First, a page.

A Project Manager’s Guide To Increasing Productivity
Even the most go-getting, upbeat, coffee-fuelled professional will have productivity problems at some point during a work project and if you’re the person in charge of the project, it’ll be up to you to spur them on.
The infographic above showcases ways for the average worker to be more productive on a day-to-day basis, but there are some special measures that managers should implement when they need a specific project to be finished.
Training: A sense of responsibility can motivate anyone, so if someone asks for more responsibility on a project then give them the training necessary to handle it.
Accountability: You could make the task list visible to all team members through project planning software, like that offered by Timewax, so that everyone can see which tasks still need completing and by whom. You’d be surprised what a little internal pressure can do.
Communication: Set out when and how you want project updates (i.e. by email every Tuesday at 1 pm) so that no one is able to shy away from discussing a problem with you.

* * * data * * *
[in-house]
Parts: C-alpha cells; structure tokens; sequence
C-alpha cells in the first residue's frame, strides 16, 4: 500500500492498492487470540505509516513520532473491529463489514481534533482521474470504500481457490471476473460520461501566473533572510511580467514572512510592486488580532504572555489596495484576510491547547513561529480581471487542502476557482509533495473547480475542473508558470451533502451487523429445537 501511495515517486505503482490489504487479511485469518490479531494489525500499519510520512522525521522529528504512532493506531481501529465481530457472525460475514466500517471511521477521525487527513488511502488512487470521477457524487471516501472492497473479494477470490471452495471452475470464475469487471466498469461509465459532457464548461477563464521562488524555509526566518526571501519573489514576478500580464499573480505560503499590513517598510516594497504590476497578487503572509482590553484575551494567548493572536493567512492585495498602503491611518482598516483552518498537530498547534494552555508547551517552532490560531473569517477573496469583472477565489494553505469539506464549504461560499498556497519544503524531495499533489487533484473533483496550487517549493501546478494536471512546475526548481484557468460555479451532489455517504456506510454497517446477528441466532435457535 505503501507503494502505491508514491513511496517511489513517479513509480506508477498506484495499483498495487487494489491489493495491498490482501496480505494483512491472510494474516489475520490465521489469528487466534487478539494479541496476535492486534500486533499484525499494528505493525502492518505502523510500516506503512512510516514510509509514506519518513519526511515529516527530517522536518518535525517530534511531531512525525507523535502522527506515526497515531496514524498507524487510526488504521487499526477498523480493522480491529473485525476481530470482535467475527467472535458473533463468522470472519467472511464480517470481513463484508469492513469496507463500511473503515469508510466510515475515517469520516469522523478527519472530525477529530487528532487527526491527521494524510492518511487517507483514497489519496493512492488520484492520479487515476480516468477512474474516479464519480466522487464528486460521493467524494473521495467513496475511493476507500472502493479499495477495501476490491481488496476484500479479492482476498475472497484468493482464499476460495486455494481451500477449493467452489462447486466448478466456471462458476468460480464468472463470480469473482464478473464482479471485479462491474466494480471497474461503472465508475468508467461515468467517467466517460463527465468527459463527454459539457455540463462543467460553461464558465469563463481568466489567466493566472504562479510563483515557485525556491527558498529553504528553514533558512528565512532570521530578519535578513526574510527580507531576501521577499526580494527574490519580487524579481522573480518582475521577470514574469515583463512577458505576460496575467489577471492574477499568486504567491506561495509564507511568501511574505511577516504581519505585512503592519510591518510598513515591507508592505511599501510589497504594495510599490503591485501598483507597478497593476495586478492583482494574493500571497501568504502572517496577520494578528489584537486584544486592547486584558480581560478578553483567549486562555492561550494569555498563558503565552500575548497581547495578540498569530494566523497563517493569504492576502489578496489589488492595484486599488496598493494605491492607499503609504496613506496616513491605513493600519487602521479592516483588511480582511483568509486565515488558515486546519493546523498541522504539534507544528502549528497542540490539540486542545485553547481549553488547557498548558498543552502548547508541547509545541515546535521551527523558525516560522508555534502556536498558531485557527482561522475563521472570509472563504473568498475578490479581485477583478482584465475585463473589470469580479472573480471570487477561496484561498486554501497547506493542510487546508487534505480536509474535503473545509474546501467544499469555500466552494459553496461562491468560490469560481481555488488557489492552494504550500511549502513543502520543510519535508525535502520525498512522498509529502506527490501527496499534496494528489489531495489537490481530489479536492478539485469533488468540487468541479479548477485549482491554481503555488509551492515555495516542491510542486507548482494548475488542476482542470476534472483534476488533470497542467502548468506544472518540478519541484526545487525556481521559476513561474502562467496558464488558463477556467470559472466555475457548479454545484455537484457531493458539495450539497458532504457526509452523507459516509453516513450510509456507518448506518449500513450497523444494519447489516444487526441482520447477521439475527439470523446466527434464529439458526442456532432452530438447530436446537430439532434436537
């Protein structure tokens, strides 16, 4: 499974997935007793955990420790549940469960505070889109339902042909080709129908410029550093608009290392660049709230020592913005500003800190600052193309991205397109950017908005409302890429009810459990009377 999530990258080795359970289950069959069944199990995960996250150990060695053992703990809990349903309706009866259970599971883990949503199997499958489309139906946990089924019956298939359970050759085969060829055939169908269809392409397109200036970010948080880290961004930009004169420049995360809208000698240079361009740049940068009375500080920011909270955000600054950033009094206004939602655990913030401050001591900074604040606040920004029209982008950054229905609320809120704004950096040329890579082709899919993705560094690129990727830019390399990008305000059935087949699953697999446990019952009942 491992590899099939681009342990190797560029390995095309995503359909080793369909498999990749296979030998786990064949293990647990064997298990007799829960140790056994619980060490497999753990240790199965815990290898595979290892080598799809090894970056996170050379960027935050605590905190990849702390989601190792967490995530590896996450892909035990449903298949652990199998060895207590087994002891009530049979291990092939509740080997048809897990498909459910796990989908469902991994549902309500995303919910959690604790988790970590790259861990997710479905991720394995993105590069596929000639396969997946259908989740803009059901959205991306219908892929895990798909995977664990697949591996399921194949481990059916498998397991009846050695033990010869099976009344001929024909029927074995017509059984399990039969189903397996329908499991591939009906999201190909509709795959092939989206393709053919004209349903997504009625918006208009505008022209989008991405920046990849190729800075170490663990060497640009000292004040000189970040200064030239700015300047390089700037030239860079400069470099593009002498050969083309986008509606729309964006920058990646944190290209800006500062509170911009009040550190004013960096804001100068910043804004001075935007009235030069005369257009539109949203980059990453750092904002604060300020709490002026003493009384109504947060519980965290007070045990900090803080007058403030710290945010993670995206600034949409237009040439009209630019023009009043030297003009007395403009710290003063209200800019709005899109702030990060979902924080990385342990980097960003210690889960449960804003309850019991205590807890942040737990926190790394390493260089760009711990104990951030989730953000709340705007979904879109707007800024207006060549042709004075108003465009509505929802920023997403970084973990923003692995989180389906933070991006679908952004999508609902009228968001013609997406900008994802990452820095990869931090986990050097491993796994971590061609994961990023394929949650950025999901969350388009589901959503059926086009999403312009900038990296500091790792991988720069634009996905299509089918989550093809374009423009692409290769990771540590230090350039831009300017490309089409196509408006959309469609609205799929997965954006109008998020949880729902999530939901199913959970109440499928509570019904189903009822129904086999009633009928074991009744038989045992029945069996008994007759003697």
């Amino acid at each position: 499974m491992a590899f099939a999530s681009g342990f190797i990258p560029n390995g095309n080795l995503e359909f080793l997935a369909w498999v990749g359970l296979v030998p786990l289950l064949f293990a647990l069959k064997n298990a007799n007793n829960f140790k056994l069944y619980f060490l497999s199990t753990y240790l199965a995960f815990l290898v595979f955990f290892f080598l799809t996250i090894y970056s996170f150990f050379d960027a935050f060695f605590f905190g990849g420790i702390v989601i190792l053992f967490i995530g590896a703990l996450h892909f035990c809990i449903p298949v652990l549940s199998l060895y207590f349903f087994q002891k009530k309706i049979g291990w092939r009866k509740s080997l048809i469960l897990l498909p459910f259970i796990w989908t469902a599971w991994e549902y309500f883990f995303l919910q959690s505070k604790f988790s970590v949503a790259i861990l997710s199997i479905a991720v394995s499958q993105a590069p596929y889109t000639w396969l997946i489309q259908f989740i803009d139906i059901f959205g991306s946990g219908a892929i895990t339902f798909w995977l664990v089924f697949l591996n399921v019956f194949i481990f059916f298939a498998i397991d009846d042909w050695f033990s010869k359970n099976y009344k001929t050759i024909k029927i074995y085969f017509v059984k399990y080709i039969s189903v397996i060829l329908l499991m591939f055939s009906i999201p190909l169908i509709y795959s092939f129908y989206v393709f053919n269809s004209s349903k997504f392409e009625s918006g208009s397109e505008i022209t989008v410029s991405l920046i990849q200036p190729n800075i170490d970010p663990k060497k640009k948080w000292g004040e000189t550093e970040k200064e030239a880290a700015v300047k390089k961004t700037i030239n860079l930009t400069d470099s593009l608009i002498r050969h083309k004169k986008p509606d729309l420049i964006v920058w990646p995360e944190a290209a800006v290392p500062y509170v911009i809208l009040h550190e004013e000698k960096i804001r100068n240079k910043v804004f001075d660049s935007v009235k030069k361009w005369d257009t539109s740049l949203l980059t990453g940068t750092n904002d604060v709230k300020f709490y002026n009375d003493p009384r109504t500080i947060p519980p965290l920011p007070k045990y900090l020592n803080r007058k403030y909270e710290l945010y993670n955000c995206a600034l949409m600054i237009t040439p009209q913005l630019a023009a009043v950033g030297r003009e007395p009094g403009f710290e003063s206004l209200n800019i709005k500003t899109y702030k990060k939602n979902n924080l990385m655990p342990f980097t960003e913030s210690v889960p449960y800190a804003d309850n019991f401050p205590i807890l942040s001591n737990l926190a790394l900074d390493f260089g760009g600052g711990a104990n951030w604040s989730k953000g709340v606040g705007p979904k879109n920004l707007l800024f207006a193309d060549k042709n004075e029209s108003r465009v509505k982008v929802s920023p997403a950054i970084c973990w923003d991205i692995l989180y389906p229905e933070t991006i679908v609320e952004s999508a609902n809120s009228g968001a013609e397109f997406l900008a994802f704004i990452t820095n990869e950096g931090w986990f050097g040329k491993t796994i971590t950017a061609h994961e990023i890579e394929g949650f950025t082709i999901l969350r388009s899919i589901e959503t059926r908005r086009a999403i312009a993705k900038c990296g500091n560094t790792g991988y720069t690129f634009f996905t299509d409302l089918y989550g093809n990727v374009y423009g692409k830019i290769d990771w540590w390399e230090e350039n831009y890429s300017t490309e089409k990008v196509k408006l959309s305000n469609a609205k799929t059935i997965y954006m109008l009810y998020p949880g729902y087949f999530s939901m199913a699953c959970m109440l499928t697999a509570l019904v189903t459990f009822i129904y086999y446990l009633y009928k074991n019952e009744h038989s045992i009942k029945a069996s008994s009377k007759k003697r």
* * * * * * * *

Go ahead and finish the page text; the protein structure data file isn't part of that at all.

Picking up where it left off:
Avoid Micromanaging: It massive hinders an employee’s productivity (not to mention their self-confidence) if they feel that someone is watching their every move, so take a step back and remember that you gave them this task because you felt they could handle it.
Achievable Goalsetting: Handing someone a large task which is due at some distant point in the future can be overwhelming, lead to procrastination, and eventually to a rush job. Instead, why not try to break up the project into several smaller ones with their own interim deadlines?
Regular Feedback: If you are receiving small parts of the project at regular intervals, then make sure to provide timely, constructive feedback and praise good work.
What did you think of these ways for a project manager to increase productivity on their team? Have you used any of these? Let us know in the comments below.